About Lynn

lynn jaffeeLynn Jaffee is a licensed acupuncturist and the author of the book, Simple Steps: The Chinese Way to Better Health, a clear and concise explanation of Chinese medicine for the lay person. She is co-author of the book, The BodyWise Woman, a personal health manual for physically active women and girls. Read more about Lynn...

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Are Your Cosmetics Making You Sick?

There is nothing better than finding a new shampoo that leaves your hair feeling healthy and shiny.  It’s even better if that shampoo smells really good, too.  But what if that wonderful new shampoo contained ingredients that weren’t good for you?  In fact, what if not only your shampoo, but all of the products you put on your body routinely contained ingredients that irritated your skin, messed with your hormones, or even had the potential to cause cancer?  Well, guess what?  Many of them do!

That’s right–I’m talking about all those soaps, moisturizers, lotions, lipsticks, nail polish, perfumes, and anti-aging creams you use daily.  In the past, most of us didn’t give much thought to what we were applying to our skin. However, you’re seeing more organic, and chemical-free products on the store shelves for a reason. Many of the ingredients in the stuff you’ve been putting on your skin for years may not be so wonderful after all.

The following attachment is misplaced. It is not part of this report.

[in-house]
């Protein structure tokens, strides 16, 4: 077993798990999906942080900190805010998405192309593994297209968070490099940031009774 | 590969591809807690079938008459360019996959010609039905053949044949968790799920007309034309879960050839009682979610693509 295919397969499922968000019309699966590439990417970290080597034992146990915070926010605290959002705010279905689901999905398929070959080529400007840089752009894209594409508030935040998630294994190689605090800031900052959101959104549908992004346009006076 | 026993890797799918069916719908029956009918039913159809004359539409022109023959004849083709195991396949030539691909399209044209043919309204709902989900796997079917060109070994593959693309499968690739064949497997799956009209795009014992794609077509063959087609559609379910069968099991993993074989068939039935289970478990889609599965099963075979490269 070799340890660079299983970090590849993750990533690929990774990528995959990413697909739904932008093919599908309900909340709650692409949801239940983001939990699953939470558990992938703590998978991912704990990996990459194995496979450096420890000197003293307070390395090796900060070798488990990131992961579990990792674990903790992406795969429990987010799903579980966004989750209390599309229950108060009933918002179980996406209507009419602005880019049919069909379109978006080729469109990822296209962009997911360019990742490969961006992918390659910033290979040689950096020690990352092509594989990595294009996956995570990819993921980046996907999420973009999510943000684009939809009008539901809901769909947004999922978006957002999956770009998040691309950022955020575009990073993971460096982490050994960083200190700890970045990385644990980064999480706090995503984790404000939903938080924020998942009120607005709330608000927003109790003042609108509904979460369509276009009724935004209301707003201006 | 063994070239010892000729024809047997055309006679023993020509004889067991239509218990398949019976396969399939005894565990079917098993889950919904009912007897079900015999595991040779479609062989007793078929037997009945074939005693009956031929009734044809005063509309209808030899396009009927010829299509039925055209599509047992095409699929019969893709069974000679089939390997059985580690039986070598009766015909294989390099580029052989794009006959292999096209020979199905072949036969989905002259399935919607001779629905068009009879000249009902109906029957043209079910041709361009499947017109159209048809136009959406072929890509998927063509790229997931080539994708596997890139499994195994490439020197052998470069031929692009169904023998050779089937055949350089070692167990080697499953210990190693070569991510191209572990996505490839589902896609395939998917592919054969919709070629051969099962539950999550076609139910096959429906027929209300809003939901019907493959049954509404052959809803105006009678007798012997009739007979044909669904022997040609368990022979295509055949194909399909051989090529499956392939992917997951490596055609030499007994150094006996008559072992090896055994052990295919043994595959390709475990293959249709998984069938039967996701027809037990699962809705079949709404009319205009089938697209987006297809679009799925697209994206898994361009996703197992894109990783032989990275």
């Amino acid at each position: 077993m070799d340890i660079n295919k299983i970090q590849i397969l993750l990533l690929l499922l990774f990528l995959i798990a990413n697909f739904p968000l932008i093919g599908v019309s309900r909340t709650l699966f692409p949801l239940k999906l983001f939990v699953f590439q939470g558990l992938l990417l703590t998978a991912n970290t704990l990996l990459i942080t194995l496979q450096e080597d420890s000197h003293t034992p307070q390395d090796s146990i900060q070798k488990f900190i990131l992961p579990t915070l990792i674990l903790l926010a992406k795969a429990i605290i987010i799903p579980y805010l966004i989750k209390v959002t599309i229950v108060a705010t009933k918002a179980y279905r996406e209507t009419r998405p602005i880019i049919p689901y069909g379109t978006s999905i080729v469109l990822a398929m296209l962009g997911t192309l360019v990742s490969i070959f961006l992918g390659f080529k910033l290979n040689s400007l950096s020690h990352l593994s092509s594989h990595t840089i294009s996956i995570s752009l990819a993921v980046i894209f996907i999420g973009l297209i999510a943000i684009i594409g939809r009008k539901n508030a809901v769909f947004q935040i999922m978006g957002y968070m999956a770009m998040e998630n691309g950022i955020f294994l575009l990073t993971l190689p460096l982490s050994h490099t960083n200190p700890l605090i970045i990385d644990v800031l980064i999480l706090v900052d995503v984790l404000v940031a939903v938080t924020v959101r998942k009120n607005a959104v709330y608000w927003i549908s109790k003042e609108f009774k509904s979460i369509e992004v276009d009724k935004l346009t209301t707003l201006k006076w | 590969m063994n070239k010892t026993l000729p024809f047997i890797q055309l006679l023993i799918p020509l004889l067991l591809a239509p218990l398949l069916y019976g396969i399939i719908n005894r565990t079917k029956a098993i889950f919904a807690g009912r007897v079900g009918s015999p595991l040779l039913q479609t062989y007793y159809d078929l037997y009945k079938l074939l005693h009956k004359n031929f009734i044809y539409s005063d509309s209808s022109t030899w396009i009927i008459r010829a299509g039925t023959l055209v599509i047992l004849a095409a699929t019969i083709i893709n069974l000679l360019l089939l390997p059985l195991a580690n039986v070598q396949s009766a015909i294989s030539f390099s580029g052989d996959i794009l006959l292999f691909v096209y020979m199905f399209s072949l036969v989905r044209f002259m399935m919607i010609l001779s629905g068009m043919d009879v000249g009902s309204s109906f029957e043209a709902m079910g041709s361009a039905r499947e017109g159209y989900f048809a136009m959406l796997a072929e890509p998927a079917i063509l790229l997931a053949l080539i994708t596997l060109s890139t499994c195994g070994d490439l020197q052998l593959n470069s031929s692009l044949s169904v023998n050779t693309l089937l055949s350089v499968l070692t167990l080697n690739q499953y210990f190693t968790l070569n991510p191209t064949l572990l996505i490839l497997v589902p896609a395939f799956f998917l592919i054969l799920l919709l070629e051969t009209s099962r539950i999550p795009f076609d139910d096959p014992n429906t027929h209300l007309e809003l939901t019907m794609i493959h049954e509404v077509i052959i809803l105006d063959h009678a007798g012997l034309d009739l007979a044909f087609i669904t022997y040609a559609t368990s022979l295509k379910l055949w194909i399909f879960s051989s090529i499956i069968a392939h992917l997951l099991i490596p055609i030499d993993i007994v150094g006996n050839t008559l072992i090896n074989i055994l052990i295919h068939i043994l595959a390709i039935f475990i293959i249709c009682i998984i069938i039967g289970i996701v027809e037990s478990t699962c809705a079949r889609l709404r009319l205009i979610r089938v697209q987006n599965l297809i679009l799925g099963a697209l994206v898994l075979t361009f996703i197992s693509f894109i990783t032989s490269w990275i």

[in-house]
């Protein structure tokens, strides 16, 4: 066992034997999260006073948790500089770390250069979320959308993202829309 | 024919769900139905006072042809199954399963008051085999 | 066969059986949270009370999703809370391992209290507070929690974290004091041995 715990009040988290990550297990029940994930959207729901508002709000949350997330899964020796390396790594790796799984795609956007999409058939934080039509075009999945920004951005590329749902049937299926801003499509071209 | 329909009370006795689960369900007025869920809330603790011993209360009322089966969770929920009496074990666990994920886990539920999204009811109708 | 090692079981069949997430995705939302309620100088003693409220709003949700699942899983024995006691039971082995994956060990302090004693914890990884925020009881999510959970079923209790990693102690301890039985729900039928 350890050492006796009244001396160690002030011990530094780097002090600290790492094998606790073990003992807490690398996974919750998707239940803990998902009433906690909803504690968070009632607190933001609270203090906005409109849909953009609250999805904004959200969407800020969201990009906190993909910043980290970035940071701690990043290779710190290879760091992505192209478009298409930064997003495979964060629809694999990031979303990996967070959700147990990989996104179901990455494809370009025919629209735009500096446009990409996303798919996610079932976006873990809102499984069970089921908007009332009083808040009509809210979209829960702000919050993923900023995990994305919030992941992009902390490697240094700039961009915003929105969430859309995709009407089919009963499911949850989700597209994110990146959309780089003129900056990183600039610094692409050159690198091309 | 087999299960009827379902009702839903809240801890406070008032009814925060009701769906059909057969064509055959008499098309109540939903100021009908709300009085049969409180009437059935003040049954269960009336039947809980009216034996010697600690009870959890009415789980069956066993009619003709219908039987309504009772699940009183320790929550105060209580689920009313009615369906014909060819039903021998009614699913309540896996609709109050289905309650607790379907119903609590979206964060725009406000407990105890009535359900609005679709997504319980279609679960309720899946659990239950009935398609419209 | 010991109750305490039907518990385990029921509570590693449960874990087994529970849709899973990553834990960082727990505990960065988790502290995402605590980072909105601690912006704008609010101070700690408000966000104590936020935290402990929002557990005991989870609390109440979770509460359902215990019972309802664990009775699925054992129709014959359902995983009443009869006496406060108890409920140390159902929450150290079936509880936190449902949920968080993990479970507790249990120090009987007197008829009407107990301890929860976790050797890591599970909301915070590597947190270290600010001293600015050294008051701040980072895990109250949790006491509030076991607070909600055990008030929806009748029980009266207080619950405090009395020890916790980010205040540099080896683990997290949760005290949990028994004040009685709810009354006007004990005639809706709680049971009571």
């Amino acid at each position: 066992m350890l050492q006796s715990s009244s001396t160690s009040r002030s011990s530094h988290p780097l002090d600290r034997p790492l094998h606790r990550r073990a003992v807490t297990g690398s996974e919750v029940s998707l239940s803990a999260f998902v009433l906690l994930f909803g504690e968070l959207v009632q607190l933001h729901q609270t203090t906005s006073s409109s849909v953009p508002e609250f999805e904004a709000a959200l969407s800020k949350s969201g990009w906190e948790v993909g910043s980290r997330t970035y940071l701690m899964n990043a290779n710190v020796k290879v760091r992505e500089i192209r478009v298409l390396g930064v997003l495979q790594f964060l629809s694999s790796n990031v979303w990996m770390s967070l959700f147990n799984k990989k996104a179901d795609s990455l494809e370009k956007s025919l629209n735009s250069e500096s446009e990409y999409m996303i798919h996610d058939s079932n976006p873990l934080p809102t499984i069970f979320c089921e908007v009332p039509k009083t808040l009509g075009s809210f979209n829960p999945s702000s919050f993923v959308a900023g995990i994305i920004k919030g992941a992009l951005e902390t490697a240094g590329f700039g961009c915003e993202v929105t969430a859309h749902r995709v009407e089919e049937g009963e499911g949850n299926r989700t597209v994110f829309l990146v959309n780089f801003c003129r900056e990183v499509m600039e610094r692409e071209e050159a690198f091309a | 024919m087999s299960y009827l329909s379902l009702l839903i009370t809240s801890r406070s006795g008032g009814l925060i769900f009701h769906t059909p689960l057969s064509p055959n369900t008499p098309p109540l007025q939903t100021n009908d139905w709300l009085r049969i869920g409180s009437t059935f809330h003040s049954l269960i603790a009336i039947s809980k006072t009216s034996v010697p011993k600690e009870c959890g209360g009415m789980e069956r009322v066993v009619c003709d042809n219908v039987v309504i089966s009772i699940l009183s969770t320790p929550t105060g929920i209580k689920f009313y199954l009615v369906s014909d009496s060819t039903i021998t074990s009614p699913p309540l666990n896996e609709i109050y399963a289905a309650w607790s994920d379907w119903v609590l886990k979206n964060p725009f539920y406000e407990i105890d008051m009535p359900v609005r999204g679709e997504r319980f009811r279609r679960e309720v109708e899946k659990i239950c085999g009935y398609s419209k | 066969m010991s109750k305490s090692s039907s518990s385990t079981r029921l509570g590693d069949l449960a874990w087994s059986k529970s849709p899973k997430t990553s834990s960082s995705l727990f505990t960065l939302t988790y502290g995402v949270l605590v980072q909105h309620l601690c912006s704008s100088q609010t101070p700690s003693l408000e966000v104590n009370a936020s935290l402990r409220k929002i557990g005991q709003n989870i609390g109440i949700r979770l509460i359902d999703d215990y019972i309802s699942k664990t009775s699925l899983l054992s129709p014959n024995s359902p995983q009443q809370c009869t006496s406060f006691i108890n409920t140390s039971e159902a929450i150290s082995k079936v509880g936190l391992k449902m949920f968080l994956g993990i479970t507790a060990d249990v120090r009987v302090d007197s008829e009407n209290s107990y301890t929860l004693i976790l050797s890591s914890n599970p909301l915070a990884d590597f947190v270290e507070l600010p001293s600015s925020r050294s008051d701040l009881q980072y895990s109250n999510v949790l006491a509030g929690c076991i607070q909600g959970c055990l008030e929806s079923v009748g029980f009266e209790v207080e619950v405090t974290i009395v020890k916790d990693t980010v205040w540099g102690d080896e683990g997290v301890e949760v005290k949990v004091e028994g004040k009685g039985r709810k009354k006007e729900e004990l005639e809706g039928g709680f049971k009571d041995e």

Part of the problem is that the ingredients in cosmetics and skin care products aren’t regulated by any agency. Manufacturers must list their ingredients, but for the most part, anything goes. In addition, many creams and lotions have added ingredients to enhance their absorption deeper into your skin and ultimately into your bloodstream. If you’re thinking that these chemicals are harmless because they’re only going on the surface of your skin, think again.

These are products that you use frequently and in abundance. The average woman uses about twenty products with about 200 ingredients–not just once in awhile, but every day.

If you’re not convinced, think about this: All the chemicals from soaps, shampoos, etc. are being washed down the drain and into our rivers, streams, and drinking water. In a study conducted by the EPA and Baylor University in Texas, researchers found that chemicals used in fragrances and cleaning products are polluting our waterways. They found that the chemicals not only make their way into the water, but also into the tissues of fish living in those rivers and streams.

In Chinese medicine, your Lung organ system protects the exterior of your body, especially your skin. As the guard of your exterior, your Lungs also control your immunity. Immunity is seen as a kind of protective bubble surrounding your body. When you put toxic ingredients on your skin, you’re weakening your protective bubble, negatively impacting your health, and compromising your immune system.

What chemicals exactly are posing a problem? There are many. A short list of some of the most common include:

Parabens, which are used as a preservative, are a concern because they’re considered to be hormone disruptors. This means that they can mimic estrogen or interfere with your body’s natural hormone and reproductive processes. If you check labels, you’ll find they’re in almost everything.